Saturday, September 3, 2011

A Hundred Years Ago in Hudson

On the Saturday of Labor Day weekend in 1911, this self-promoting statement of civic pride appeared in the Hudson Evening Register.  

  • Hudson is a good place to live in.
  • Hudson is the county seat of Columbia county.
  • Hudson is a clean city.
  • Hudson's population is growing.
  • Hudson is on the Hudson, with the Atlantic at one end and the river and barge canal at the other.
  • Hudson's knit goods go to China, England and all over the United States.
  • Hudson has one of the biggest cement plants in the world now building on its outskirts.
  • Hudson's advantages for manufacturing and excellent shipping facilities are not excelled anywhere.
  • Hudson's banks are sound, its manufactories are staple, its citizens are progressive and generous.
  • Hudson is on the line of railroads to the north, west, south, and east.
  • Hudson is the centre of a rich and fertile farming section.
  • Banks for saving.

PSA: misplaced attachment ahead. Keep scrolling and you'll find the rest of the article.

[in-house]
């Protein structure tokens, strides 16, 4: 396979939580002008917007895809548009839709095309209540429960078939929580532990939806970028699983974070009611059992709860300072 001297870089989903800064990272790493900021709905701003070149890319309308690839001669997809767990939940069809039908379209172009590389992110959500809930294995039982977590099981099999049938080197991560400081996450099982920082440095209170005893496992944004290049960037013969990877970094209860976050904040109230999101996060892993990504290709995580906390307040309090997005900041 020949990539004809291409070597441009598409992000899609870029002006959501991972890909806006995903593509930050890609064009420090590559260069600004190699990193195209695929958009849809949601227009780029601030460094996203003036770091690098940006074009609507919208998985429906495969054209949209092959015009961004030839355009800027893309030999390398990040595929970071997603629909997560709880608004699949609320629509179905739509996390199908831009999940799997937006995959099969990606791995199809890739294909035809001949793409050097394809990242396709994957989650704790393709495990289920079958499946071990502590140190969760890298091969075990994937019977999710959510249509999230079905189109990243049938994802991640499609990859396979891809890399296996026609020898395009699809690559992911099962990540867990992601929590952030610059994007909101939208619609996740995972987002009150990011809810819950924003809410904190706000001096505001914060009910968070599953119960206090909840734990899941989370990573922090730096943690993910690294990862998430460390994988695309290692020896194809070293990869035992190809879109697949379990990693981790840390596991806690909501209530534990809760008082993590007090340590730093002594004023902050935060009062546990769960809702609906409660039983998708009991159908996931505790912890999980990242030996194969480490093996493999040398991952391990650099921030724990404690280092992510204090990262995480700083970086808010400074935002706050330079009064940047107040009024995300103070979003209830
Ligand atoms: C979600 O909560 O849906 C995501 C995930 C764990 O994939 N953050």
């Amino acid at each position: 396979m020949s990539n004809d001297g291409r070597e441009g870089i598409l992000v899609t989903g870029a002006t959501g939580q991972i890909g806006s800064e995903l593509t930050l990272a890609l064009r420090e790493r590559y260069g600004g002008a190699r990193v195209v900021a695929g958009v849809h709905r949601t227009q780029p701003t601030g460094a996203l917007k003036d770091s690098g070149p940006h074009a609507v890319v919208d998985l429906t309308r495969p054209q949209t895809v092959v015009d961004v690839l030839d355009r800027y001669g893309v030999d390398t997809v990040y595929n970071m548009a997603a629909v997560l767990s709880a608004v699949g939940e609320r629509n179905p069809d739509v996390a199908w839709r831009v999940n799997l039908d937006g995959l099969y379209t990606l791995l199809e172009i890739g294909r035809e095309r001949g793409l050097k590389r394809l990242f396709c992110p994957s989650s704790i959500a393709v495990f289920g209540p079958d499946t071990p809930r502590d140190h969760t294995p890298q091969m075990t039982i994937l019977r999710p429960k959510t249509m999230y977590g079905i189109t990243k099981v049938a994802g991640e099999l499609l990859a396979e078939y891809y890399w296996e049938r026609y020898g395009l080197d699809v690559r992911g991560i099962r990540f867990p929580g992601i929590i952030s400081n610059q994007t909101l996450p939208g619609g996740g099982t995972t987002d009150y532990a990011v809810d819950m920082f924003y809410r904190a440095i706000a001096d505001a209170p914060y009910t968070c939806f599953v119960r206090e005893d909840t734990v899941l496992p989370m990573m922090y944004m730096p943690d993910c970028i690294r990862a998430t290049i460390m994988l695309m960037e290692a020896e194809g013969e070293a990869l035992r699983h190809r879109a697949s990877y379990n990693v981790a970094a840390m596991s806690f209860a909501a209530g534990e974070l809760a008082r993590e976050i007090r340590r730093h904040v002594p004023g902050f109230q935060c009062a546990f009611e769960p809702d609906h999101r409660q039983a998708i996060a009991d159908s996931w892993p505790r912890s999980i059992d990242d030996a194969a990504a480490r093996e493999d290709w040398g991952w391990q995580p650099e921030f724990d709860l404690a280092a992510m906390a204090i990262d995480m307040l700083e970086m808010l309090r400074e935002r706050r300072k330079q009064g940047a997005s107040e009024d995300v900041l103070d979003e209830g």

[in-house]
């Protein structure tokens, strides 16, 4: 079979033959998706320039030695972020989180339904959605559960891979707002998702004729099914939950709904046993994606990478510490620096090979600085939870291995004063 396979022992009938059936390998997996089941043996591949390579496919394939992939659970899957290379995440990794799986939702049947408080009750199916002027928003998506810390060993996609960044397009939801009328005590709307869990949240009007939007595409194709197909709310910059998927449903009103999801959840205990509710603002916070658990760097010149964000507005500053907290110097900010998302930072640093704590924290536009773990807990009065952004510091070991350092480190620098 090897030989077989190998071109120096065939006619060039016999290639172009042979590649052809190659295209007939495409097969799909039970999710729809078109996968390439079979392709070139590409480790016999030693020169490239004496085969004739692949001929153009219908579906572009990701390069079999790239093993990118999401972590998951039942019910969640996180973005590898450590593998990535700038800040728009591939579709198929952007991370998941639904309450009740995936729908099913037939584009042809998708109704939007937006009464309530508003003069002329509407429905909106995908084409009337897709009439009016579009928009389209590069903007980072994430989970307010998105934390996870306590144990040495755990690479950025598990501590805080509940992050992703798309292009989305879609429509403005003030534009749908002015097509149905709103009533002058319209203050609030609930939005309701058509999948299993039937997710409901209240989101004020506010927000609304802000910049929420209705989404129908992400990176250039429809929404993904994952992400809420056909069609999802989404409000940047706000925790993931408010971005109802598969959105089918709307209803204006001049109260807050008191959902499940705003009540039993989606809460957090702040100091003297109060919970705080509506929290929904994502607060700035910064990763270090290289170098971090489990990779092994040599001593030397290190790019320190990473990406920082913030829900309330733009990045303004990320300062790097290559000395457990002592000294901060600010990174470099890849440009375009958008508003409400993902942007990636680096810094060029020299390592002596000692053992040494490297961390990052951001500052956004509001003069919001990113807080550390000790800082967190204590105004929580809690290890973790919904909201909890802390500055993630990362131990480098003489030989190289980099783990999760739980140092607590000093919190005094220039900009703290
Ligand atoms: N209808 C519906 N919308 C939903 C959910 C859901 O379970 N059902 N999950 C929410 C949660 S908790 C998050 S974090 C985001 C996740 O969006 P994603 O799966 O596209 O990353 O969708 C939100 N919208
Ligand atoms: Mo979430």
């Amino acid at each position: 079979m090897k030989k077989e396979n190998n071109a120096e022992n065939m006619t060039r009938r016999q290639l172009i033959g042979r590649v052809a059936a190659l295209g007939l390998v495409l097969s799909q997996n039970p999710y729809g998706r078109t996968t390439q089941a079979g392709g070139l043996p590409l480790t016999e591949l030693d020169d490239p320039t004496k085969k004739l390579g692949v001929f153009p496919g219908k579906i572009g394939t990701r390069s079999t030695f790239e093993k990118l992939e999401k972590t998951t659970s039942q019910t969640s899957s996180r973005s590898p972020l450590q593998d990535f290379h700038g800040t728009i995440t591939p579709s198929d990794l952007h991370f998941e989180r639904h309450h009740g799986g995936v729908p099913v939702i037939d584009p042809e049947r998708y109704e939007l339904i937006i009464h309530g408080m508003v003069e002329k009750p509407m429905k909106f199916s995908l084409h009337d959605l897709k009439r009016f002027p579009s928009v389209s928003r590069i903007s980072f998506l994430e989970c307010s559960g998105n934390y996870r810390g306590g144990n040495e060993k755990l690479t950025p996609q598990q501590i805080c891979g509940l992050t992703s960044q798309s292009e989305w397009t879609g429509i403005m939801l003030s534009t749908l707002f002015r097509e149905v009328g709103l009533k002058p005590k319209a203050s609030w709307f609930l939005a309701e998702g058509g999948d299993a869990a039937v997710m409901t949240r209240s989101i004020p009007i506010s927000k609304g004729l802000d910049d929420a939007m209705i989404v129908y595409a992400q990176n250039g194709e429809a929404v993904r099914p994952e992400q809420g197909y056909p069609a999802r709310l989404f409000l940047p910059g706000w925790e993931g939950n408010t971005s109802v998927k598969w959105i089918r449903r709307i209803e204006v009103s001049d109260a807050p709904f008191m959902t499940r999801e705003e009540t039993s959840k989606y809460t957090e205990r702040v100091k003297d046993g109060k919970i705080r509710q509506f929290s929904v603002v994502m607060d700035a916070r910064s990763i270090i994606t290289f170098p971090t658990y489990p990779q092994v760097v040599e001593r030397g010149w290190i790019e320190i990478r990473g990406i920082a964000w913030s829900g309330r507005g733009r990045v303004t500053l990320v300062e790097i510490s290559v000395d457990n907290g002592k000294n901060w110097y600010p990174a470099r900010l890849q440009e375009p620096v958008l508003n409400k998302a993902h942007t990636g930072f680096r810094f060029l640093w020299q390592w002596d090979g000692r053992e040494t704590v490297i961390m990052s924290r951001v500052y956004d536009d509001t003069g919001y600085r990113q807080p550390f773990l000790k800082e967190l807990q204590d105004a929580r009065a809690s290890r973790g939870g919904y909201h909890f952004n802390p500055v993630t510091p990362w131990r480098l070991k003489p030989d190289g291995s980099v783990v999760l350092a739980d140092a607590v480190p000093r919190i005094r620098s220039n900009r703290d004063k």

• Three National banks.
  • Efficient police force.
  • Several public squares and parks.
  • Hudson, Elks and Masonic clubs.
  • Up-to-date fire companies.
  • Street railway.
  • Good public schools.
  • Two daily and two weekly newspapers.
  • Railroad connecting with State capital and metropolis; another line connecting with the east; electric road thirty-eight miles in length.
  • Telegraph and express companies.
  • State Training School for Girls.
  • Home for Veteran Volunteer Firemen of the State.
  • A well-equipped public hospital.
  • An excellent orphan asylum.
  • Many miles of macadamized pavement.
  • Many fraternal organizations.
  • A gravity system of spring water.
  • Progressive manufacturing concerns.
  • Enterprising stores.
  • Two telephone companies.
  • Churches representing almost every denomination.
  • A handsome county building.
  • A free library.
  • A Chamber of Commerce.
The "free library" listed--far down on the inventory of Hudson's assets--must have been the library maintained by the DAR at their Chapter House on Warren Street, because the current institution, the Hudson Area Association Library, was not established until 1959. 


  1. Macadam (named for late 18th-, early 19th-century Scottish civil engineer John Louden McAdam)--not to be confused with macadamia nuts.

  2. ah! (actually I looked it up but just couldn't resist)